Before I went to sleep, another night, I wrote in my journal, trying to corner trouble before it cornered me. I told myself: don’t worry, you aren’t trying too hard, or not enough. I’m not quite sure why those particular words spilled out at that time, but I thought about them again after I woke up. I slept better that night than the night before, and though I still arose before my alarm went off, it wasn’t hours before my alarm went off, so I felt pretty good. I warmed up some leftover coffee and sat down to write.

Messages, Mixed and Otherwise

But that line kept percolating back to the forefront. I think maybe we all fear getting in our own way by trying too hard in some ways or not doing enough in others. I imagine that there is some magical line to walk. On one side, there’s a sense of forging ahead when sometimes it’s only wheels spinning. On the other side, there’s a reliance on things taking care of themselves, there’s a sense of “letting go” in the hopes that things will happen the way they are “supposed to.”

The world gives us mixed messages. We have to go after what we want, follow our bliss. And at the same time we are told to relax, that if things are “meant to be” they will come to us when we least expect it. Provided of course that we have “done the work” we are supposed to do to improve ourselves.

It’s exhausting, mediating these messages, trying to measure the precise amount of effort that should go into something and hoping we get the timing right. I think of that British baking show in which one of the tasks is to bake a mystery dessert, which many of the contestants haven’t even heard of, with only the sketchiest of instructions provided. Somehow, some of the bakers manage to still create something that looks beautiful and tastes as it should, according to the judges. How do they do it?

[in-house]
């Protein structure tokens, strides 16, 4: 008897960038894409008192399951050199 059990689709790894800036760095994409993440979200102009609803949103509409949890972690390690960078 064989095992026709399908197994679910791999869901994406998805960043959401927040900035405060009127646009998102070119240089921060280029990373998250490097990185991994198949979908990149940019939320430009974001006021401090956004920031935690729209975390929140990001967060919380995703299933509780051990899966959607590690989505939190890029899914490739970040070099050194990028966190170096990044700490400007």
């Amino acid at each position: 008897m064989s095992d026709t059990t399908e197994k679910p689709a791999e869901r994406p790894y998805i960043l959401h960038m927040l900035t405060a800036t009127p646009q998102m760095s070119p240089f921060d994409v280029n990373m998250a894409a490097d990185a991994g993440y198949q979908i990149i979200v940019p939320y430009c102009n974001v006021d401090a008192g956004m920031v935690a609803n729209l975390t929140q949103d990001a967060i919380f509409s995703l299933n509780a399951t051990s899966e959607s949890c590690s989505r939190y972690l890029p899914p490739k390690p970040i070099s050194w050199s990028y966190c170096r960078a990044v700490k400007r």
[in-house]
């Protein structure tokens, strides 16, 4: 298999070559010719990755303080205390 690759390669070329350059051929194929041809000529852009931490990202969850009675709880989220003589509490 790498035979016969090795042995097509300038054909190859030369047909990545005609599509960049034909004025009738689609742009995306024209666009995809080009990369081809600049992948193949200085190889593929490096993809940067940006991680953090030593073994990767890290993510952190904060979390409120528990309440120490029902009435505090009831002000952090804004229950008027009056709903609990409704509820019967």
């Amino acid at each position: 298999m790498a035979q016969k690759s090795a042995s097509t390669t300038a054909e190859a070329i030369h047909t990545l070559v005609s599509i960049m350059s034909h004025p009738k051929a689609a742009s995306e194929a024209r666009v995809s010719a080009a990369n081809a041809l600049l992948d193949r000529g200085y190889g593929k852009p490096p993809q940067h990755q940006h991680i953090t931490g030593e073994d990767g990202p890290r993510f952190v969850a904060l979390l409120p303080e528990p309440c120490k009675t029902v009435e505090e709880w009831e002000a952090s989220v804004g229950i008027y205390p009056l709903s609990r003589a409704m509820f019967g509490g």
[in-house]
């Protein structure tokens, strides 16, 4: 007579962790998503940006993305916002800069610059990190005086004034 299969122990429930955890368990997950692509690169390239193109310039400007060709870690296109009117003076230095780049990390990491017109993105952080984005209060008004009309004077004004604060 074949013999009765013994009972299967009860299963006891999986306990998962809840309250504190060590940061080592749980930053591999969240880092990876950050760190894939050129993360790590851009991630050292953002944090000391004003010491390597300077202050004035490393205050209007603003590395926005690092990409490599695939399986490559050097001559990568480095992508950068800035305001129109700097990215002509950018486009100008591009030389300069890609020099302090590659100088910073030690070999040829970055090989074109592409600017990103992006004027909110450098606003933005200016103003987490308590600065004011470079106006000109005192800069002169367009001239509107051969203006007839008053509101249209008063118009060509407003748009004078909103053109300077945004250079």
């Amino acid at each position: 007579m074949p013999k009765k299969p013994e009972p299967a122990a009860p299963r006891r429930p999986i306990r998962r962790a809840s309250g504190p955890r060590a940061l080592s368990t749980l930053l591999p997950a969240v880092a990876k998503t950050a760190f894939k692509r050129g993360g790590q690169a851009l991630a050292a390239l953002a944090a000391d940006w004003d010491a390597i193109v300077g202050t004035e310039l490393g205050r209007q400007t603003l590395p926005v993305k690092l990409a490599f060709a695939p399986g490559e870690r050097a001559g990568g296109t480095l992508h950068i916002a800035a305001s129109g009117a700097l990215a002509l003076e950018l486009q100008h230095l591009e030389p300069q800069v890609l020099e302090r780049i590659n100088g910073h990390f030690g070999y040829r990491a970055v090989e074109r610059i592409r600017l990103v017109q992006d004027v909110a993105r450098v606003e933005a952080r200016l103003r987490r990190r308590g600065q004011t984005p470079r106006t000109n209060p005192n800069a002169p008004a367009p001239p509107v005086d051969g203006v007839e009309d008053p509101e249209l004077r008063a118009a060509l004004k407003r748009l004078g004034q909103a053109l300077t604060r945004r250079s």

Perhaps it comes down to having faith in your instincts. Maybe the “secret sauce” is the ability to do two things at once: tune out the noise and tune in to ourselves. We have to remember our strengths, and that we aren’t the sum of our weaknesses. All of this is easier said than done to be sure, which is probably why, as I sleepily wrote before bed that night, I encouraged myself toward self-trust. I honestly don’t think anyone can do that for us, no matter how many supportive people we have in our lives.

Timing and Taffy

Self-trust isn’t easy. Instincts get scrambled, or so we tell ourselves after an act of trust results in an open wound to the soul instead of the affirmation we hoped for. Pain makes our heart into a resist, joy slides off it and puddles along the edges. For the past six months or so, after that June break up I wrote about a while ago, I’ve been trying to live in two states of mind at the same time. I’ve tried to remain true to the open-hearted nature of the person I want to be, once was, and feel that at my core I still am, and I’ve also tried to exist in a state of perpetual self-protection. This isn’t an easy line to walk. Your heart feels like taffy, but for a time, it’s the only way forward, confusing and thinning as it may be.

Like many people, I sometimes do things until I can’t anymore, until it goes a step or several thousand beyond making sense. I hesitate before taking action until it feels like it’s already too late, or once I’m committed to a course of action, I remain too long, far past the expiration date.